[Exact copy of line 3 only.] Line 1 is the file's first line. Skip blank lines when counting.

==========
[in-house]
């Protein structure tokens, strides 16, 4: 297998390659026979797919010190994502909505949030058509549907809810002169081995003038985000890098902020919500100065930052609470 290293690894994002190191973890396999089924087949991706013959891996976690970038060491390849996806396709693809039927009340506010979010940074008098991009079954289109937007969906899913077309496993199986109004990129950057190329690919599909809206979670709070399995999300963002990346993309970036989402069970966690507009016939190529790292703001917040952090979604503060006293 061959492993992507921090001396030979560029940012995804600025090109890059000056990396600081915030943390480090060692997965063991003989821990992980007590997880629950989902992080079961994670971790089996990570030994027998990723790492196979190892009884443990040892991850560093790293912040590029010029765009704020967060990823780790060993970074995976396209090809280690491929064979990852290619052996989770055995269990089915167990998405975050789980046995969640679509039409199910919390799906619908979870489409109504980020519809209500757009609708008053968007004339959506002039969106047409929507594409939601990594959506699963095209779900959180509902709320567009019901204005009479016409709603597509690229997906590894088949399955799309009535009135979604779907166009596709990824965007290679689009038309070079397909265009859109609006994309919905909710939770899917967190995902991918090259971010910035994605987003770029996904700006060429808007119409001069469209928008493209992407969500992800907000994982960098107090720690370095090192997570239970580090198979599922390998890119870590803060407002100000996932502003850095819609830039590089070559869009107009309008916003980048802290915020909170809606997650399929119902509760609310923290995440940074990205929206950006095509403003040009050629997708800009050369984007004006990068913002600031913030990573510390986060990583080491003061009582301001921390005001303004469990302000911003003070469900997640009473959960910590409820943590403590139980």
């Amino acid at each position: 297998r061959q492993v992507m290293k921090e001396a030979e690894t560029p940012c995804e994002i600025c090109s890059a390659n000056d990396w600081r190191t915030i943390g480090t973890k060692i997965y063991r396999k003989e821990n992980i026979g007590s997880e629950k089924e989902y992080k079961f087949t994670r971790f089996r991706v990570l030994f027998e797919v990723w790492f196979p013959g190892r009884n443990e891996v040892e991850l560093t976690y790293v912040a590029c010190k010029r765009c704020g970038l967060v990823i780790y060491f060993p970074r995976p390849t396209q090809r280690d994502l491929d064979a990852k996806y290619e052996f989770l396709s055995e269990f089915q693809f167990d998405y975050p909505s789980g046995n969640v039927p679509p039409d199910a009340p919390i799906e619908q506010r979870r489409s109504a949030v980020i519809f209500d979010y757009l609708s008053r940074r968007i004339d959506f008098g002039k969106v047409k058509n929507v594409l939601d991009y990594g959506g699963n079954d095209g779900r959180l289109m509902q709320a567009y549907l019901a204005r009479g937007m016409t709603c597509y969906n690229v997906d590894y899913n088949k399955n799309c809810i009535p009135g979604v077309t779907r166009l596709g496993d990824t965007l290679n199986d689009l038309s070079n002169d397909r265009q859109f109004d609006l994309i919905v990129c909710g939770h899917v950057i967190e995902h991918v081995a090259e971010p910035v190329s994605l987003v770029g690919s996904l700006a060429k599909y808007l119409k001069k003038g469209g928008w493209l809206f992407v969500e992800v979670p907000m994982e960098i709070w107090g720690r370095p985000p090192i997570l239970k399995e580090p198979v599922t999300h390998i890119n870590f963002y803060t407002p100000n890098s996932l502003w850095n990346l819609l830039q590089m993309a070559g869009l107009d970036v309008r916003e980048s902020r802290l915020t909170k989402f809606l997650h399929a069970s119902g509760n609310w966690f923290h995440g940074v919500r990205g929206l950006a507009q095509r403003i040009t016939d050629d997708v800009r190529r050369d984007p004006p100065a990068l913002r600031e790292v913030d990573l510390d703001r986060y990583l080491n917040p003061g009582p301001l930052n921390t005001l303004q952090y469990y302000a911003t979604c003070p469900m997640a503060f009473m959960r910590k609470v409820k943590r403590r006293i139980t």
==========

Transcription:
């Amino acid at each position: 297998r061959q492993v992507m290293k921090e001396a030979e690894t560029p940012c995804e994002i600025c090109s890059a390659n000056d990396w600081r190191t915030i943390g480090t973890k060692i997965y063991r396999k003989e821990n992980i026979g007590s997880e629950k089924e989902y992080k079961f087949t994670r971790f089996r991706v990570l030994f027998e797919v990723w790492f196979p013959g190892r009884n443990e891996v040892e991850l560093t976690y790293v912040a590029c010190k010029r765009c704020g970038l967060v990823i780790y060491f060993p970074r995976p390849t396209q090809r280690d994502l491929d064979a990852k996806y290619e052996f989770l396709s055995e269990f089915q693809f167990d998405y975050p909505s789980g046995n969640v039927p679509p039409d199910a009340p919390i799906e619908q506010r979870r489409s109504a949030v980020i519809f209500d979010y757009l609708s008053r940074r968007i004339d959506f008098g002039k969106v047409k058509n929507v594409l939601d991009y990594g959506g699963n079954d095209g779900r959180l289109m509902q709320a567009y549907l019901a204005r009479g937007m016409t709603c597509y969906n690229v997906d590894y899913n088949k399955n799309c809810i009535p009135g979604v077309t779907r166009l596709g496993d990824t965007l290679n199986d689009l038309s070079n002169d397909r265009q859109f109004d609006l994309i919905v990129c909710g939770h899917v950057i967190e995902h991918v081995a090259e971010p910035v190329s994605l987003v770029g690919s996904l700006a060429k599909y808007l119409k001069k003038g469209g928008w493209l809206f992407v969500e992800v979670p907000m994982e960098i709070w107090g720690r370095p985000p090192i997570l239970k399995e580090p198979v599922t999300h390998i890119n870590f963002y803060t407002p100000n890098s996932l502003w850095n990346l819609l830039q590089m993309a070559g869009l107009d970036v309008r916003e980048s902020r802290l915020t909170k989402f809606l997650h399929a069970s119902g509760n609310w966690f923290h995440g940074v919500r990205g929206l950006a507009q095509r403003i040009t016939d050629d997708v800009r190529r050369d984007p004006p100065a990068l913002r600031e790292v913030d990573l510390d703001r986060y990583l080491n917040p003061g009582p301001l930052n921390t005001l303004q952090y469990y302000a911003t979604c003070p469900m997640a503060f009473m959960r910590k609470v409820k943590r403590r006293i139980t």